At a wide-ranging news conference held at Toyota headquarters here, Toyoda pledged that the Japanese carmaker was "sharing information across regions on a more timely basis," adding, "This is contributing to quick action."
Dressed in dark suit with a white-and-navy striped tie, Toyoda also promised to improve quality assurance in all Toyota vehicles. "I have devoted myself to advancing this effort by leading a new Special Committee for Global Quality," he said. "It is my top priority."
Toyoda said his company has established a North America Quality Advisory Fund, chaired by former U.S. Transportation Secretary Rodney Slater, and has also appointed a chief quality officer for North America.
LaHood had arrived in Japan promising to deliver the world's leading automaker a stern message that U.S. regulators will not tolerate safety violations that endanger the public.
In a 25-minute session, LaHood told reporters that his delegation of U.S. transportation officials had met with Toyota executives for what he described as a frank dialogue. He applauded Toyoda for the various appointments and new structures within the company to further product safety.
"I told Mr. Toyoda today, these are very encouraging steps, but we will watch very carefully for improvements in safety and results in safety," LaHood said.
"The proof is in the pudding. We will continue to be vigilant about the safety of drivers in America."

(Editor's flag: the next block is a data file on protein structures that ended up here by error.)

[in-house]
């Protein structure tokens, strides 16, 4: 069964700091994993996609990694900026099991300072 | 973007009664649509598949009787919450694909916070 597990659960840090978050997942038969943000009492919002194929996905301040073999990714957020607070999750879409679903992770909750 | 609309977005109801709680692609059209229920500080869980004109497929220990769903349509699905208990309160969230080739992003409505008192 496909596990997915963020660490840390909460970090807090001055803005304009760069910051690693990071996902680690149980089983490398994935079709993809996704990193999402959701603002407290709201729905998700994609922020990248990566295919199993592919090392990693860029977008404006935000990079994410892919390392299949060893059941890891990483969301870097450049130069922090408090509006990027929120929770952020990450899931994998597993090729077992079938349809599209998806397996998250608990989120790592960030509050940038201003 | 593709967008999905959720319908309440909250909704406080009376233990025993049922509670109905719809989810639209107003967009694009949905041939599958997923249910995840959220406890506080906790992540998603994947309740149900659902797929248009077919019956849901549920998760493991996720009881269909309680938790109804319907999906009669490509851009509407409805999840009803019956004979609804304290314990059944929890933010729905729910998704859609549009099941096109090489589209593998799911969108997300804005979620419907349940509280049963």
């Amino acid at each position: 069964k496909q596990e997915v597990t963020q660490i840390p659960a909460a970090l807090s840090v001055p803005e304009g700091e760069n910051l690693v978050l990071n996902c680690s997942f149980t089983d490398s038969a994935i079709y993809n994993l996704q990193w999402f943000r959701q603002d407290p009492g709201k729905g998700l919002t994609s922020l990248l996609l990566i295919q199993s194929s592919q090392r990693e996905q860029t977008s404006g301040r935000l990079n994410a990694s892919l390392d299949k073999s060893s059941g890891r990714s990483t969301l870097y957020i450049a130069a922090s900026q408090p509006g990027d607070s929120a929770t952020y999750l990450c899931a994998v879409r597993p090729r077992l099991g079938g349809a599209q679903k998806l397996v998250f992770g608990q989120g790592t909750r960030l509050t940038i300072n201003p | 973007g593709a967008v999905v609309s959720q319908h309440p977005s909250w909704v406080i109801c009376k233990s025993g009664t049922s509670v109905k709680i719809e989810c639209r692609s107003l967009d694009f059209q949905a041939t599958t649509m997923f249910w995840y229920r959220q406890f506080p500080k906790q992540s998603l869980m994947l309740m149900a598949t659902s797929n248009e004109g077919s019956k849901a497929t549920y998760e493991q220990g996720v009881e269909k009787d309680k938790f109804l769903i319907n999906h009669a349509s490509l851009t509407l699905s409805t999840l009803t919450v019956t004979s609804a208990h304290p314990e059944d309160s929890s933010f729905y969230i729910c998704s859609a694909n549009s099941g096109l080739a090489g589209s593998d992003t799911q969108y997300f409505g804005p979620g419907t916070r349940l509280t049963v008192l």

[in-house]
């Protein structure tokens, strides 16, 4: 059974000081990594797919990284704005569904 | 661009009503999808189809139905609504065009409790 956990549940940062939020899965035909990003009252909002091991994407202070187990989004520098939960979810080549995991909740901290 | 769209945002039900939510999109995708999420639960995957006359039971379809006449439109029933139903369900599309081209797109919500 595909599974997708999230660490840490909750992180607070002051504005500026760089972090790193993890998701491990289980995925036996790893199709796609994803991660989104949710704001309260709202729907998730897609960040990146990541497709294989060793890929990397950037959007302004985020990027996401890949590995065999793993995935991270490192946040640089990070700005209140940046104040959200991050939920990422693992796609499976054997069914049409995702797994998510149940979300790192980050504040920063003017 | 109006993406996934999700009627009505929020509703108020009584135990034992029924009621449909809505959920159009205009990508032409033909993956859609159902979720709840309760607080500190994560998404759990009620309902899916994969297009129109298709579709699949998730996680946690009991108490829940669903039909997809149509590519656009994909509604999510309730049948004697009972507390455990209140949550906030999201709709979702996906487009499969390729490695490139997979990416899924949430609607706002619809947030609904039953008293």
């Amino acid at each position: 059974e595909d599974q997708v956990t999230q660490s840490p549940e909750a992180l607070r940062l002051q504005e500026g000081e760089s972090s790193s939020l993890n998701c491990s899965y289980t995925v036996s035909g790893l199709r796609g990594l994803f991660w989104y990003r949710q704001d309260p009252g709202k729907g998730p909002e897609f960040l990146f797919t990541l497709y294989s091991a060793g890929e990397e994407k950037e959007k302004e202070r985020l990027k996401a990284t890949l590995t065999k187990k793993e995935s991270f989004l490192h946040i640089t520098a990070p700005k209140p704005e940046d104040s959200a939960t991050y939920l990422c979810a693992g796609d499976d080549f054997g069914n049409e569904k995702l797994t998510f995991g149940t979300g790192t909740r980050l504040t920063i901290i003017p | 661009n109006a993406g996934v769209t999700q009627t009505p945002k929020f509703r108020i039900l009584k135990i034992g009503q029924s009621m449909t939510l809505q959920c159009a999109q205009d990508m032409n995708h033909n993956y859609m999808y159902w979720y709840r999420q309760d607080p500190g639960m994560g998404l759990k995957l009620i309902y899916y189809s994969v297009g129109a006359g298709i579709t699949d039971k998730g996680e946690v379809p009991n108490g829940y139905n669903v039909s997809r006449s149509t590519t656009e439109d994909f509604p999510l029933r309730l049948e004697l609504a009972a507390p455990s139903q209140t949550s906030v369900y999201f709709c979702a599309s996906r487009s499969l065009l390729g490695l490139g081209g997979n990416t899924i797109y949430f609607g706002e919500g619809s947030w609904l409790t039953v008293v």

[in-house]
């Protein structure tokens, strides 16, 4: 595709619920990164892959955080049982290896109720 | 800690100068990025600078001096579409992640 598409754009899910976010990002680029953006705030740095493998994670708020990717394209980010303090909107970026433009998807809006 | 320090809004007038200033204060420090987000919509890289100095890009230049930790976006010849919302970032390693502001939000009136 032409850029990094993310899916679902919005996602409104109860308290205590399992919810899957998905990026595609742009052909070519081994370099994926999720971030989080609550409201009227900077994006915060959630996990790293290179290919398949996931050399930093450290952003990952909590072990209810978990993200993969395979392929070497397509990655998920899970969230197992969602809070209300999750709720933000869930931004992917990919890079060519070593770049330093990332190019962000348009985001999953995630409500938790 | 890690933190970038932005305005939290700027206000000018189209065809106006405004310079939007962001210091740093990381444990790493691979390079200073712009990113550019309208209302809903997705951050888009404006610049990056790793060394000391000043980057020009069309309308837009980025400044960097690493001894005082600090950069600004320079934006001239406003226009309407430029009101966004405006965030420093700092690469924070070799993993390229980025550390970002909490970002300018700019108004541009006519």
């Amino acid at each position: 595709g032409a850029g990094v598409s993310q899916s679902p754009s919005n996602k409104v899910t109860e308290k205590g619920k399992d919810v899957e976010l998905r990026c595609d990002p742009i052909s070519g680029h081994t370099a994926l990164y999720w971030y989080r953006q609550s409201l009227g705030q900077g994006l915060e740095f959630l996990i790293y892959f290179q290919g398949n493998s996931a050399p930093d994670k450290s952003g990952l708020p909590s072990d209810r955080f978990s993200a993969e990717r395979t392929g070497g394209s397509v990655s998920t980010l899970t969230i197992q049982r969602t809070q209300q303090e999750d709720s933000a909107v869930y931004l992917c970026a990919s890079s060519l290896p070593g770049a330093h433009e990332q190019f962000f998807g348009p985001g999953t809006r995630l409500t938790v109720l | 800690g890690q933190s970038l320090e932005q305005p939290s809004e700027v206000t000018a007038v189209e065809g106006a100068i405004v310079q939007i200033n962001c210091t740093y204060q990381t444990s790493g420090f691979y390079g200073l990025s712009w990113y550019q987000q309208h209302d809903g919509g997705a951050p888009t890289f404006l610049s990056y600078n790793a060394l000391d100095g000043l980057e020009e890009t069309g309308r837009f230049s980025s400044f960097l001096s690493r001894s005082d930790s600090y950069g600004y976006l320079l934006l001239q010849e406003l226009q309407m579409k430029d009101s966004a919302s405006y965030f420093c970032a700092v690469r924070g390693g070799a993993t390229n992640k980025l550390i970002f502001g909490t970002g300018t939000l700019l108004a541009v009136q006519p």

LaHood's trip, a rare high-level meeting between a U.S. Cabinet secretary and a Japanese manufacturer over safety concerns, comes as both sides continue to feel the glare of public scrutiny. Since last fall, Toyota has issued nearly 11 million recall notices for its vehicles worldwide and faces a host of political, legal and regulatory probes.
But the U.S. National Highway Traffic Safety Administration has also come under fire for its handling of the Toyota defect scandal. In the last eight years, the agency closed multiple investigations involving Toyota despite thousands of complaints and allegations of several dozen deaths caused by sudden acceleration in Toyota vehicles.
When asked at the news conference if Toyota had purposely withheld information from the NHTSA related to a 2004 steering rod relay recall, Toyoda said: "We do tend to take time getting down to the cause of problems, but we have never hidden information or attempted to conceal anything since our company started."
NHTSA officials have said they are conducting several investigations to determine whether Toyota violated U.S. safety laws and may issue additional fines. The automaker also faces more than 100 customer lawsuits.